In the process of using plastisol inks, many printing manufacturers often suffer from ink discoloration, color migration, and discoloration of fabrics, causing quality problems and affecting the production and sales of products. How to avoid and solve these problems is of great significance to printing manufacturers.
First, the phenomenon of dye migration
When printing polyester and polyester/cotton fabrics, dye migration or bleeding may occur because the heating temperature of the fabrics exceeds 130 degrees Celsius, the dyes will sublimate, causing pigment dispersion. (Dye gradually changes from solid to gas). When the temperature exceeds 130 degrees Celsius (Note: Most thermosetting inks cure at around 160 degrees Celsius), the dye gradually enters the ink, causing the ink to discolor.
For example: In a red shirt (50% cotton/50% polyester) printed white ink (non-bleeding / high hiding power), the curing temperature is 160 degrees Celsius. After 12 hours, white began to turn purple.
Note: According to the adhesion of the ink and the difference in the dye, sometimes the dye migration phenomenon does not necessarily occur in 24 to 48 hours.
For directly printed and transferred inks, testing before printing the dyed fabric and sanding the fabric is very important. Due to the dyes used by certain fabrics themselves, the fabrics are easily discolored, especially when printed on cotton fabrics, and the fabrics are prevented from stacking with heat. The following tests will determine if fabric dyes will migrate:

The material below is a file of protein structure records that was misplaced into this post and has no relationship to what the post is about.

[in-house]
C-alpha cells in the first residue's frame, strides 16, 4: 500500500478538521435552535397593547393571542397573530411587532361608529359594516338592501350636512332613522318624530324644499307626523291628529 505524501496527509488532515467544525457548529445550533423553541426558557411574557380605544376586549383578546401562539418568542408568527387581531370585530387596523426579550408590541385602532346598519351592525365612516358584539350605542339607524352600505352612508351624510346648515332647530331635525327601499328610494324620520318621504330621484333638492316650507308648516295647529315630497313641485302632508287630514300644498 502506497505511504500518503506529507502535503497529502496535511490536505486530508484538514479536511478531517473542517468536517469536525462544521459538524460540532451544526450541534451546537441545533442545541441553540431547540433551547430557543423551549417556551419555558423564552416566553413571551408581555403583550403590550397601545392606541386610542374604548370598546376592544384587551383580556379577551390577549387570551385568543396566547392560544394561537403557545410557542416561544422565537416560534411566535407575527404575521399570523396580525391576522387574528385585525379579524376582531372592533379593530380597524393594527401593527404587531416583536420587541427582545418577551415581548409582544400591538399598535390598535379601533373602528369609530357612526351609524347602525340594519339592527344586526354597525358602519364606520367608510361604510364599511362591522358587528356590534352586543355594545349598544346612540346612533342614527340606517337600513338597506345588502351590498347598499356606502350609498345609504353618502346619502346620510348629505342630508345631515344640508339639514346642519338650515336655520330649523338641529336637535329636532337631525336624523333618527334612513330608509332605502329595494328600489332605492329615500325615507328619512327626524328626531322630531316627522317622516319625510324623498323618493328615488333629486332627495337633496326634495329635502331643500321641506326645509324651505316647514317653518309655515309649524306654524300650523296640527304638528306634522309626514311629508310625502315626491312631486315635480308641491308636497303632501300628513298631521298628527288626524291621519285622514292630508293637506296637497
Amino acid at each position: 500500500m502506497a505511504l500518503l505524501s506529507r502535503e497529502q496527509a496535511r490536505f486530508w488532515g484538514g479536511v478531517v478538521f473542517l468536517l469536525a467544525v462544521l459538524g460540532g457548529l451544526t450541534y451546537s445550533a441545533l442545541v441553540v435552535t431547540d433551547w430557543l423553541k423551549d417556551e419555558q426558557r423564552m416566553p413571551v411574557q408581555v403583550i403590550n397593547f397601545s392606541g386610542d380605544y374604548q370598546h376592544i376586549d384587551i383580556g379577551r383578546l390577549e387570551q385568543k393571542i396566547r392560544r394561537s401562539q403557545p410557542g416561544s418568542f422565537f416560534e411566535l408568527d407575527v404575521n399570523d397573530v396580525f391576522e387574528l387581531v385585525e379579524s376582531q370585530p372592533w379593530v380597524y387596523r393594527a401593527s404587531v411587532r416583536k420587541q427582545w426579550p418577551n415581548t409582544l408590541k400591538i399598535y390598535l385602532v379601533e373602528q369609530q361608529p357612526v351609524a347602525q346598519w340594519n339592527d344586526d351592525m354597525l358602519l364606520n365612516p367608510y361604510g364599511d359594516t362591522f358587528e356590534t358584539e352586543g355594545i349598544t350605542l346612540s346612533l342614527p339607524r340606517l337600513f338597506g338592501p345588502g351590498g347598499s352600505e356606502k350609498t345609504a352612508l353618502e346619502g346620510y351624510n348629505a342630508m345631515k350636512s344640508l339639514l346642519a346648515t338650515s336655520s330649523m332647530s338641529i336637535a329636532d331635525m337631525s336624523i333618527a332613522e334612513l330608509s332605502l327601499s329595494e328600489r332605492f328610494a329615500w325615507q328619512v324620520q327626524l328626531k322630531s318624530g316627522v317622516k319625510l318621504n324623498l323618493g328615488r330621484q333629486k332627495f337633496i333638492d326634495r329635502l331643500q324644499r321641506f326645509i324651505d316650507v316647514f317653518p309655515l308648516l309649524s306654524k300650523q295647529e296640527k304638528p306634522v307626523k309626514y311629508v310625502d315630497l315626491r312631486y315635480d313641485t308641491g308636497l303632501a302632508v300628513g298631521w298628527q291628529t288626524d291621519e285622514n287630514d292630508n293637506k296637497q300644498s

1. Print the ink directly on fabrics that are thought to change color.
2. Use another piece of the same fabric to cover the top of the print (like sandwiches), and then spray the water mist thinly.
3, then, into the heat transfer machine, the heat press machine transferred to 95 Â°C, 5PSI pressure state.
4. Press the fabric for 4 hours. If the material is easily discolored, you will see the pattern you have printed on the upper fabric (also called Ghosting).
When printing polyester and polyester/cotton colored clothing, it is best to use high-quality, low-bleed color inks for bottoming. When printing polyester clothes, we recommend using chemical fiber white ink, but for new batches or new fabrics, it is best to try and print first. (Polyester fabrics generally bleed, and some cloths are quite bleed.)
When printing polyester fabrics (bleeding is usually quite severe), you must use chemical fiber white pulp.
Pure cotton fabrics are not easy to bleed, so when printing pure cotton fabrics, you can not use anti-bleeding ink, you can choose soft white pulp, good quality, strong hiding power and the price is relatively cheap.
Second, pigment bleeding
When some pigments are used in thermosetting inks, bleeding can occur. One of the colors will penetrate into another color, or it will penetrate into the color that covers the surface. Many of the red, orange, and yellow colors will have this condition.
Therefore, proper testing before production is a necessary condition to avoid this situation.
The following test methods can determine whether the pigment will bleed:
1. Ink layer (1): Ink that you think might be bleeding is printed on a cotton cloth and 110 mesh (43 mesh) is used.
2. The ink was cured for 30 seconds at a temperature of 110Â°C.
3. Ink layer (II): White, transparent or other color ink is covered with 110 gauze (43 mesh) on the first layer.
4. Heat treatment at 160Â°C for 2 minutes.
5. Visually measure the printed surface, if the ink color of the first layer penetrates into the second layer, causing discoloration, which indicates the problem of bleeding, and the use of non-bleed ink is selected.
The use of low-bleed color pigments to replace easily bleeding pigments is a better way to solve this problem.
Source: Guangzhou Geisha
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